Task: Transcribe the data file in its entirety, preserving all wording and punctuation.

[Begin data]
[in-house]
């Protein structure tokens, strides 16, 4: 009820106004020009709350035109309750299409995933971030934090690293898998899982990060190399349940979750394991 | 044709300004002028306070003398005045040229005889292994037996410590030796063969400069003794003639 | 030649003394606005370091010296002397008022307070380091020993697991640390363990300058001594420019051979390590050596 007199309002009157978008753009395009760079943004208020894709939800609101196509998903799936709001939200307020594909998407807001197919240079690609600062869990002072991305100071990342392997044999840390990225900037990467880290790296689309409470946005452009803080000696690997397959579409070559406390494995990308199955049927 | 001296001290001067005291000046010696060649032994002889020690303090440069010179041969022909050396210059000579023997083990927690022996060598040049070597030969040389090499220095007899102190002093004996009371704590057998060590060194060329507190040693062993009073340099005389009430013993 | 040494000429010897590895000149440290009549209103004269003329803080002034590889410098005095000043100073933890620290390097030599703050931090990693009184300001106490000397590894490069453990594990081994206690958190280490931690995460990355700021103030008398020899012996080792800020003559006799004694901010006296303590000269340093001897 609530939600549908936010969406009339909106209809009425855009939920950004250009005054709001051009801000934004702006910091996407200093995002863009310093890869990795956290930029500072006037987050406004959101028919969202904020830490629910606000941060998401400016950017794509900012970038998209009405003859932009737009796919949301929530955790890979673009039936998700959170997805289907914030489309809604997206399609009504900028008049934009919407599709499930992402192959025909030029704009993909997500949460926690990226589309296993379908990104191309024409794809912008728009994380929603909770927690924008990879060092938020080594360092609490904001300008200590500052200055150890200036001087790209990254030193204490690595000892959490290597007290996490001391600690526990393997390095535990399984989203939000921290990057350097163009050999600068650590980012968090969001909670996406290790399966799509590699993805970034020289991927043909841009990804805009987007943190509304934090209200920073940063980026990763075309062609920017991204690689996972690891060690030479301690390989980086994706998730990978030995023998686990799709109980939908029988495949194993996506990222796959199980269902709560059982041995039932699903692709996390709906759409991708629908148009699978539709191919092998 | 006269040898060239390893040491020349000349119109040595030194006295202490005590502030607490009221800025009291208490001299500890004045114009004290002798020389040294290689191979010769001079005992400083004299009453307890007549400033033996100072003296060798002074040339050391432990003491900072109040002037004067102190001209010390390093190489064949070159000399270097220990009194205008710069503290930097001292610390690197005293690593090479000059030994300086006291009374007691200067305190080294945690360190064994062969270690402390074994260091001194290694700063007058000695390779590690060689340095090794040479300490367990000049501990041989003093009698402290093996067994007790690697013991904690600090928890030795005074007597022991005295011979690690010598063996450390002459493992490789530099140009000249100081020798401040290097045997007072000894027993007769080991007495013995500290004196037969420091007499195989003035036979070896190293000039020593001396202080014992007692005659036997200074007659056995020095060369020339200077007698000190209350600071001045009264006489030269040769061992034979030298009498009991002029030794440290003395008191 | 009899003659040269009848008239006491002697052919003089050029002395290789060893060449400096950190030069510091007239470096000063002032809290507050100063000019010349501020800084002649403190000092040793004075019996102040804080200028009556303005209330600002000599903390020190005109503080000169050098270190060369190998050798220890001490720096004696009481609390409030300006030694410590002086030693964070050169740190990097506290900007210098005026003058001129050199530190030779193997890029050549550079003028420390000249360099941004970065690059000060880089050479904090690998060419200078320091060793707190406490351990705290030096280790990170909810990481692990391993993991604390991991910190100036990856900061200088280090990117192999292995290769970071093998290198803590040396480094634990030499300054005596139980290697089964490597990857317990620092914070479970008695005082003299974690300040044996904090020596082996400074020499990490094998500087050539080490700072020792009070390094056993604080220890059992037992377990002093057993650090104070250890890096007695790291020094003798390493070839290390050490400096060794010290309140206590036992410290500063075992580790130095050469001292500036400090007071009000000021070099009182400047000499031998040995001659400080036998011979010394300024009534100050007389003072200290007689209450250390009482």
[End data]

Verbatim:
[in-house]
């Protein structure tokens, strides 16, 4: 009820106004020009709350035109309750299409995933971030934090690293898998899982990060190399349940979750394991 | 044709300004002028306070003398005045040229005889292994037996410590030796063969400069003794003639 | 030649003394606005370091010296002397008022307070380091020993697991640390363990300058001594420019051979390590050596 007199309002009157978008753009395009760079943004208020894709939800609101196509998903799936709001939200307020594909998407807001197919240079690609600062869990002072991305100071990342392997044999840390990225900037990467880290790296689309409470946005452009803080000696690997397959579409070559406390494995990308199955049927 | 001296001290001067005291000046010696060649032994002889020690303090440069010179041969022909050396210059000579023997083990927690022996060598040049070597030969040389090499220095007899102190002093004996009371704590057998060590060194060329507190040693062993009073340099005389009430013993 | 040494000429010897590895000149440290009549209103004269003329803080002034590889410098005095000043100073933890620290390097030599703050931090990693009184300001106490000397590894490069453990594990081994206690958190280490931690995460990355700021103030008398020899012996080792800020003559006799004694901010006296303590000269340093001897 609530939600549908936010969406009339909106209809009425855009939920950004250009005054709001051009801000934004702006910091996407200093995002863009310093890869990795956290930029500072006037987050406004959101028919969202904020830490629910606000941060998401400016950017794509900012970038998209009405003859932009737009796919949301929530955790890979673009039936998700959170997805289907914030489309809604997206399609009504900028008049934009919407599709499930992402192959025909030029704009993909997500949460926690990226589309296993379908990104191309024409794809912008728009994380929603909770927690924008990879060092938020080594360092609490904001300008200590500052200055150890200036001087790209990254030193204490690595000892959490290597007290996490001391600690526990393997390095535990399984989203939000921290990057350097163009050999600068650590980012968090969001909670996406290790399966799509590699993805970034020289991927043909841009990804805009987007943190509304934090209200920073940063980026990763075309062609920017991204690689996972690891060690030479301690390989980086994706998730990978030995023998686990799709109980939908029988495949194993996506990222796959199980269902709560059982041995039932699903692709996390709906759409991708629908148009699978539709191919092998 | 006269040898060239390893040491020349000349119109040595030194006295202490005590502030607490009221800025009291208490001299500890004045114009004290002798020389040294290689191979010769001079005992400083004299009453307890007549400033033996100072003296060798002074040339050391432990003491900072109040002037004067102190001209010390390093190489064949070159000399270097220990009194205008710069503290930097001292610390690197005293690593090479000059030994300086006291009374007691200067305190080294945690360190064994062969270690402390074994260091001194290694700063007058000695390779590690060689340095090794040479300490367990000049501990041989003093009698402290093996067994007790690697013991904690600090928890030795005074007597022991005295011979690690010598063996450390002459493992490789530099140009000249100081020798401040290097045997007072000894027993007769080991007495013995500290004196037969420091007499195989003035036979070896190293000039020593001396202080014992007692005659036997200074007659056995020095060369020339200077007698000190209350600071001045009264006489030269040769061992034979030298009498009991002029030794440290003395008191 | 009899003659040269009848008239006491002697052919003089050029002395290789060893060449400096950190030069510091007239470096000063002032809290507050100063000019010349501020800084002649403190000092040793004075019996102040804080200028009556303005209330600002000599903390020190005109503080000169050098270190060369190998050798220890001490720096004696009481609390409030300006030694410590002086030693964070050169740190990097506290900007210098005026003058001129050199530190030779193997890029050549550079003028420390000249360099941004970065690059000060880089050479904090690998060419200078320091060793707190406490351990705290030096280790990170909810990481692990391993993991604390991991910190100036990856900061200088280090990117192999292995290769970071093998290198803590040396480094634990030499300054005596139980290697089964490597990857317990620092914070479970008695005082003299974690300040044996904090020596082996400074020499990490094998500087050539080490700072020792009070390094056993604080220890059992037992377990002093057993650090104070250890890096007695790291020094003798390493070839290390050490400096060794010290309140206590036992410290500063075992580790130095050469001292500036400090007071009000000021070099009182400047000499031998040995001659400080036998011979010394300024009534100050007389003072200290007689209450250390009482």